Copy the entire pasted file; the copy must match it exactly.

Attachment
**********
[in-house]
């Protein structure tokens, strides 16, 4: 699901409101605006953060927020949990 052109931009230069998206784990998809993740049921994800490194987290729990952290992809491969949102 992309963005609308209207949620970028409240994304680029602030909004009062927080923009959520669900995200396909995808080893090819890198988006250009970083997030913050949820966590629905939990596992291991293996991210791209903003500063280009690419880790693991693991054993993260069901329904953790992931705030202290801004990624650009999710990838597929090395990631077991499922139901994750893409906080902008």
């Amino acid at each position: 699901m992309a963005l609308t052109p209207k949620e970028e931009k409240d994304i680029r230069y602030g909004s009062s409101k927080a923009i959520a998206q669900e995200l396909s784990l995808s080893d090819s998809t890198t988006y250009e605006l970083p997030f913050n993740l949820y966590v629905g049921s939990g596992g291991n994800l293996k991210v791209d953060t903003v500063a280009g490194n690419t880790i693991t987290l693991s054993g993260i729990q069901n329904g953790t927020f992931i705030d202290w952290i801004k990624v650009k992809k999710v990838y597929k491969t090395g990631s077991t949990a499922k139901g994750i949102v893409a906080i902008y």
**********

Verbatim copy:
[in-house]
């Protein structure tokens, strides 16, 4: 699901409101605006953060927020949990 052109931009230069998206784990998809993740049921994800490194987290729990952290992809491969949102 992309963005609308209207949620970028409240994304680029602030909004009062927080923009959520669900995200396909995808080893090819890198988006250009970083997030913050949820966590629905939990596992291991293996991210791209903003500063280009690419880790693991693991054993993260069901329904953790992931705030202290801004990624650009999710990838597929090395990631077991499922139901994750893409906080902008």
């Amino acid at each position: 699901m992309a963005l609308t052109p209207k949620e970028e931009k409240d994304i680029r230069y602030g909004s009062s409101k927080a923009i959520a998206q669900e995200l396909s784990l995808s080893d090819s998809t890198t988006y250009e605006l970083p997030f913050n993740l949820y966590v629905g049921s939990g596992g291991n994800l293996k991210v791209d953060t903003v500063a280009g490194n690419t880790i693991t987290l693991s054993g993260i729990q069901n329904g953790t927020f992931i705030d202290w952290i801004k990624v650009k992809k999710v990838y597929k491969t090395g990631s077991t949990a499922k139901g994750i949102v893409a906080i902008y």